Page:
The plasticiser allows polymer chains to move over each other and disrupts close contact making the polymer less crystalline and more softer.

However, over time, the plasticizer make diffuse out and evaporate leaving the polymer more rigid and less flexible, possibly leading to cracking when stressed.

molecular structure phthalic acid benzene-1,2-dicarboxylic acid, structural formula, 1,2--benzenedicarboxylic acidFor obvious reasons, the ester molecule must not be too volatile to evaporate from the polymer formulation, so it needs to quite large.

The esters of benzene-1,2-dicarboxylic acid (phthalic acid) shown on the right, have been used extensively in the past, but their use is being restricted due to health concerns.

equations showing formation of phthalate esters to use as plasticisers plasticizers using alcohol plus phthalic anhydride phthalic acid

1. Phthalic acid (benzene-1,2-dicarboxylic acid), reacted with excess alcohol to give the ester 2.

2. A dialkyl ester of phthalic acid, a phthalate ester.

3. Rather than phthalic acid, phthalic anhydride is better to use to make phthalate esters to use as plasticisers.


molecular structure plasticisers plasticizers diethyl phthalate di-2-ethylhexyl phthalate dinonyl phthalate

Examples of phthalate esters used as plasticisers.

4. diethyl phthalate, dibutyl phthalate is also used.

5. di-2-ethylhexyl phthalate,

6. dinonyl phthalate, the alkyl section can also be derived from isomeric alcohols of nonyl alcohol (nonan-1-ol, 1-nonanol) e.g. 7-methyloctan-1-ol

Concerns over the use of phthalate esters as plasticizers.

Research on animals has shown plasticisers, and in particular phthalate esters, are harmful and may cause birth defects and liver damage. Traces of plasticizers can leach out from the sides of fluid container and ingested when drinking the fluid and think about young children sucking/chewing plastic toys! Despite these fears, it is deemed safe to use phthalate plasticizers in products for medical applications e.g. flexible plastic tubing and bags.


molecular structure succinic acid plasticisers plasticizers diethyl succinate dibutyl succinate

Safer plasticiser esters can be made from other dicarboxylic acids e.g. butanedioic acid (1,4-butanedioic acid, butane-1,4-dioic acid, butane-1,4-dicarboxylic acid, old name succinic acid)

7. succinic acid, HOOCCH2CH2COOH,

8. diethyl succinate, CH3CH2OOCCH2CH2COOCH2CH3,

9. dibutyl succinate, CH3CH2CH2CH2OOCCH2CH2COOCH2CH2CH2CH3,

Biofuels are made from the production of methyl esters of fatty acids using transesterification.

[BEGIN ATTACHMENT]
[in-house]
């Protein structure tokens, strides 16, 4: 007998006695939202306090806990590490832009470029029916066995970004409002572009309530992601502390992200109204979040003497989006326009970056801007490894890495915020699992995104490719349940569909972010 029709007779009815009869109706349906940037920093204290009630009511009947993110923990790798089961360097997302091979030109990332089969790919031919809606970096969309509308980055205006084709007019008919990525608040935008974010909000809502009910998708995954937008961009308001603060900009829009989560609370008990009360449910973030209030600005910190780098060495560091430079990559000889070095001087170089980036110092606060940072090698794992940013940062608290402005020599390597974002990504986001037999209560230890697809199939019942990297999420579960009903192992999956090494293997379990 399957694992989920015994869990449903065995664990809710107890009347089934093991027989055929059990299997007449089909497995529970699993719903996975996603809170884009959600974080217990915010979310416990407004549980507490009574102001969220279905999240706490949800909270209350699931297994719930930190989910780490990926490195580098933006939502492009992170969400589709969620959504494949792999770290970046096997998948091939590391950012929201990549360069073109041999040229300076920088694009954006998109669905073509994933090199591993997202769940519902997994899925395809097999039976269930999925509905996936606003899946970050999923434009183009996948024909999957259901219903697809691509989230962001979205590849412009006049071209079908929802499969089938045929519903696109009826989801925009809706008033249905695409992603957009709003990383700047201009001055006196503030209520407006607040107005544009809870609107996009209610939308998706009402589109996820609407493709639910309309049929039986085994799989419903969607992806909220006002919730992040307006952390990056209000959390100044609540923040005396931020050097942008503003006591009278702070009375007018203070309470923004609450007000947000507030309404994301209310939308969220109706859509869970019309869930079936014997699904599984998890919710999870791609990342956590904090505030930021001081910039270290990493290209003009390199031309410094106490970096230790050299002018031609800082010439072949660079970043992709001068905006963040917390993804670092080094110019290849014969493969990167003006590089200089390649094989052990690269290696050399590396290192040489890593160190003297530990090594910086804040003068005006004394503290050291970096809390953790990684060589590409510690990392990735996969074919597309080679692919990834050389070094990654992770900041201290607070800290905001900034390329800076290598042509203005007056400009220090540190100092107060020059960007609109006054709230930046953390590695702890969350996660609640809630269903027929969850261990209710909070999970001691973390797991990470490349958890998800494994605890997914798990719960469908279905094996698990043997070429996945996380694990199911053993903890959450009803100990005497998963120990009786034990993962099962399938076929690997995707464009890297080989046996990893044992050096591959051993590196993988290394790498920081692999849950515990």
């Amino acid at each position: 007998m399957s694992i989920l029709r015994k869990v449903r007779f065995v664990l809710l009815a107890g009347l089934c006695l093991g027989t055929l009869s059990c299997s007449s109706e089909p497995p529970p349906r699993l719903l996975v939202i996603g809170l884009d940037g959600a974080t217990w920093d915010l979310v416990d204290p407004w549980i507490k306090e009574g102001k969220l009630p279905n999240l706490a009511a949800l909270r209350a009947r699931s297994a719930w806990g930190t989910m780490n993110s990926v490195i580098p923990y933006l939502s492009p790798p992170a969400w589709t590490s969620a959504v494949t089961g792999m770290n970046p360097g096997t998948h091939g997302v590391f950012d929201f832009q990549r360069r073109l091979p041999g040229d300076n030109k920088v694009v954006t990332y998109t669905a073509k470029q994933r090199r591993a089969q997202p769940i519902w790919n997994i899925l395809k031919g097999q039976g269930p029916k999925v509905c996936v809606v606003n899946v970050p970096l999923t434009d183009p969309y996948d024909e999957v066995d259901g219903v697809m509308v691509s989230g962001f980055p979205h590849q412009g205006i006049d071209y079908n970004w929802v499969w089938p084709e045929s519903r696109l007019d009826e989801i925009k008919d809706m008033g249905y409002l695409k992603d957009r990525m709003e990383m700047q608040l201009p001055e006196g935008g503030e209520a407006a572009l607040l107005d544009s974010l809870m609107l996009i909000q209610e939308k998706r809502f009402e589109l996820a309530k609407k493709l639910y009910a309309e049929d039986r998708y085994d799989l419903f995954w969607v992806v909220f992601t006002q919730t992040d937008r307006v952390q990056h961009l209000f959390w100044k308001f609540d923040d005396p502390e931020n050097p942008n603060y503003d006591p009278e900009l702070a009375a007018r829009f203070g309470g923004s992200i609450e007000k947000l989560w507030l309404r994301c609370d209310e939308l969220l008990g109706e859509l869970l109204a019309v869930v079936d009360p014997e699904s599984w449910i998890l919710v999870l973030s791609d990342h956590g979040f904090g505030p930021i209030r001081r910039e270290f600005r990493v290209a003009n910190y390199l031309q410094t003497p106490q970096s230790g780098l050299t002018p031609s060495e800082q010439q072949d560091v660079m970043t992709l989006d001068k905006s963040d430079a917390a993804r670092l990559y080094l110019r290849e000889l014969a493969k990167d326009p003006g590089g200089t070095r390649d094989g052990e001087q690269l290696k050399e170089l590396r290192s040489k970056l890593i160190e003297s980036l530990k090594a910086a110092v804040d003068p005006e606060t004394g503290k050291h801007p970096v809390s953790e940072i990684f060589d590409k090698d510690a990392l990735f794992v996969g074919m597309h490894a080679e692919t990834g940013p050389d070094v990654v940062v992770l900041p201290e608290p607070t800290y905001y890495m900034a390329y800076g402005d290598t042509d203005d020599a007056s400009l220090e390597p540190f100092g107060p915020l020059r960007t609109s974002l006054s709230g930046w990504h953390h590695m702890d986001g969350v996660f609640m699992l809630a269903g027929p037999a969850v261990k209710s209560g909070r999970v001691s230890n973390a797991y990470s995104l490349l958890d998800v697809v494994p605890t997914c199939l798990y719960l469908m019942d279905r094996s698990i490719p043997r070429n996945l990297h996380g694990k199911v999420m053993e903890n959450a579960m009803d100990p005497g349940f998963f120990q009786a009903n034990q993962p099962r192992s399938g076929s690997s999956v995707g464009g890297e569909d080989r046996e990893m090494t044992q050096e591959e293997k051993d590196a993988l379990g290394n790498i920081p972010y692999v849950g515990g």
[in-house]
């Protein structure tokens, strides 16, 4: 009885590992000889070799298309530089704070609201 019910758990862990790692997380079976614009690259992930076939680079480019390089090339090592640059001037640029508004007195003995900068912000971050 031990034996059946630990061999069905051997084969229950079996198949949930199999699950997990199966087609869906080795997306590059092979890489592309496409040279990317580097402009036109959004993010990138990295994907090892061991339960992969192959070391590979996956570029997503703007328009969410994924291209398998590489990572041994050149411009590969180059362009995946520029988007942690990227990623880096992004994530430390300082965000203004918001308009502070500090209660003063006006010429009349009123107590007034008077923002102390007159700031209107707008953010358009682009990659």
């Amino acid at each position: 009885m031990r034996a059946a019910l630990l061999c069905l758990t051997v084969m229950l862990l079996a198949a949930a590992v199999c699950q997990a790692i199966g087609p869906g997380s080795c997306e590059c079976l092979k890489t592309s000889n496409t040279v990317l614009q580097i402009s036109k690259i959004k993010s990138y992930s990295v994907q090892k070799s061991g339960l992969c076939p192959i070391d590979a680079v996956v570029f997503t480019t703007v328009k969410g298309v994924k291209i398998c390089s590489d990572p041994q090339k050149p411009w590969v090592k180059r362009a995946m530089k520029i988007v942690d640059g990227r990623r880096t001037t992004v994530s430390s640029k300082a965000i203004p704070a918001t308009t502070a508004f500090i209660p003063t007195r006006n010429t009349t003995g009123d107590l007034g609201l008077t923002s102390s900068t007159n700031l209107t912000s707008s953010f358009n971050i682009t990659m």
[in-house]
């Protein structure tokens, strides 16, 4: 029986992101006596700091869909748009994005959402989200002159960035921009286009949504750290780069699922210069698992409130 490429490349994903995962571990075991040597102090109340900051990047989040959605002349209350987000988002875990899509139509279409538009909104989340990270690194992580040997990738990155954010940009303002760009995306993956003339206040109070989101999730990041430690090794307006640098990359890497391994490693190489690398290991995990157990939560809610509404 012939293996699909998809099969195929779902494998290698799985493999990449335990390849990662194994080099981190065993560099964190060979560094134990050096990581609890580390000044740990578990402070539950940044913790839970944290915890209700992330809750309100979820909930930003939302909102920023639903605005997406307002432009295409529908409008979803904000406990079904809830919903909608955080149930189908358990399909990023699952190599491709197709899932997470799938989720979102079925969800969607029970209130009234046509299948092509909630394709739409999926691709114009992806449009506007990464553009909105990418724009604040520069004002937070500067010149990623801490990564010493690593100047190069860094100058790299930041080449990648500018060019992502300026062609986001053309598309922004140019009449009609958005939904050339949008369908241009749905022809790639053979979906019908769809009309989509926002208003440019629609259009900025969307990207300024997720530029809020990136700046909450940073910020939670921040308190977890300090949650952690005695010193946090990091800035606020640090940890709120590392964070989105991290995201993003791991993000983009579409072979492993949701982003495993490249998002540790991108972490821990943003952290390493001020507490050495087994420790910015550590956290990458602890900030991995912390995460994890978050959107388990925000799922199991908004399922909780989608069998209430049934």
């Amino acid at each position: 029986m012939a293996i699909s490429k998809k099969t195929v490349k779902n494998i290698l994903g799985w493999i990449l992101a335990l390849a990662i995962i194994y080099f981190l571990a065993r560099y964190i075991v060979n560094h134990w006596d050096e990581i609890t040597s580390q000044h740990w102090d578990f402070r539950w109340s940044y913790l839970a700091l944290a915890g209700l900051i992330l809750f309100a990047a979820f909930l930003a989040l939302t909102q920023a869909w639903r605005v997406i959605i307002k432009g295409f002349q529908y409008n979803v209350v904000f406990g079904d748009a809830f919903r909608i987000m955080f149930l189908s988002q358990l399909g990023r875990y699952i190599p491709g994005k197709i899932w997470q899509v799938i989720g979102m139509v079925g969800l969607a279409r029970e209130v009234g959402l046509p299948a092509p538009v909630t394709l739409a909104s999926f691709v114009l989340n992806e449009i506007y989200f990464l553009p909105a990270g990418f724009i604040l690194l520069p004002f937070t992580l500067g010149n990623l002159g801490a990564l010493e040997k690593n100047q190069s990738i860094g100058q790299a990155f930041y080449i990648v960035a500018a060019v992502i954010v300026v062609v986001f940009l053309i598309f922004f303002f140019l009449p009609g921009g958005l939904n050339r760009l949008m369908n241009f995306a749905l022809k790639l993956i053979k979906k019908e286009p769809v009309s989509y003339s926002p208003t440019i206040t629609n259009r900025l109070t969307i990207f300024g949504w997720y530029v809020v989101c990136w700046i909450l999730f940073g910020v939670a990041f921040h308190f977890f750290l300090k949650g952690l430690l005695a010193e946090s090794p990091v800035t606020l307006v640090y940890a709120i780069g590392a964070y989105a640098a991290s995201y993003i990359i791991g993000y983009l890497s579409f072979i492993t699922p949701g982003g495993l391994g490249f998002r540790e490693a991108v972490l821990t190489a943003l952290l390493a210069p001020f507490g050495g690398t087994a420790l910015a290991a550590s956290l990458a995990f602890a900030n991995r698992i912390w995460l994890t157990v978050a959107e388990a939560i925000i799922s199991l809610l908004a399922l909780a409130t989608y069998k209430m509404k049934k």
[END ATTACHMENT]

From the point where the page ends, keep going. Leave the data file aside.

Medical uses

(c) doc bThe ester 2-methyl hydroxybenzoate is found in 'oil of wintergreen' and is used as a liniment.

It is more soluble in fat than water and is absorbed through the skin, and, like aspirin, has an anti-inflammatory effect - reducing pain and swelling.


benzocaine molecu;ar structure structural formula skeletal formula Esters crop up in all sorts of pharmaceutical products!

 Aspirin (right) is an ester of ethanoic acid - but the derived 'alcohol' is actually a phenol called 2-hydroxybenzoic acid.

 Some anaesthetics like benzocaine and procaine are esters.

 Benzocaine (left) is the ethyl ester of 4-aminobenzoic acid.


examples of opium alkaloids heroin ester of ethanoic acid

Many anaesthetics ('painkillers') are derived from natural products. Synthetic codeine is made from natural morphine, but neither is an ester. However, the related molecule, natural heroin, is a double ester (two CH3COOR groupings - I think you spot the two ester linkages (and a cyclic ether link and tertiary amine group too!!!).

I've already written a lot on the uses of esters on another webpage for basic GCSE/IGCSE chemistry

and Part 6.14 More on the uses of carboxylic acids and derivatives and occurrence in nature

See also aspirin - another ester!

Q1 Name the following esters from their skeletal formulae and draw the abbreviated structural formulae

(ignore the name of 8 at pre-university level)

question on how to name the skeletal formula of esters and draw their structural formula problem solving on ester nomenclature


For basic IGCSE/GCSE revision notes see Esters, chemistry and uses including perfumes, solvents and more advanced notes and links are on this page for advanced organic chemistry students.

Q2. Name the following ester compounds from their abbreviated structural formulae and draw their skeletal formula








8. C6H5CH=CHCOOCH3  (ignore name for 8. at pre-university level)








Q3 From the given name draw the skeletal formula and the abbreviated structural formula

1. ethyl ethanoate

2.  ethyl pentanoate

3. 3-methylbutyl ethanoate

4. butyl butanoate

5. ethyl methanoate

6. benzyl ethanoate

7. pentyl butanoate

8. C6H5CH=CHCOOCH3 (just do skeletal formula)

9. ethyl benzoate

10. ethyl butanoate

11. butyl ethanoate

12. ethyl hexanoate

13. ethyl 3-methylbutanoate

14. methyl ethanoate


For basic IGCSE/GCSE revision notes see Esters, chemistry and uses including perfumes, solvents and more advanced notes and links are on this page for advanced organic chemistry students.

For polyesters see Part 6.10 The manufacture, molecular structure, properties and uses of polyesters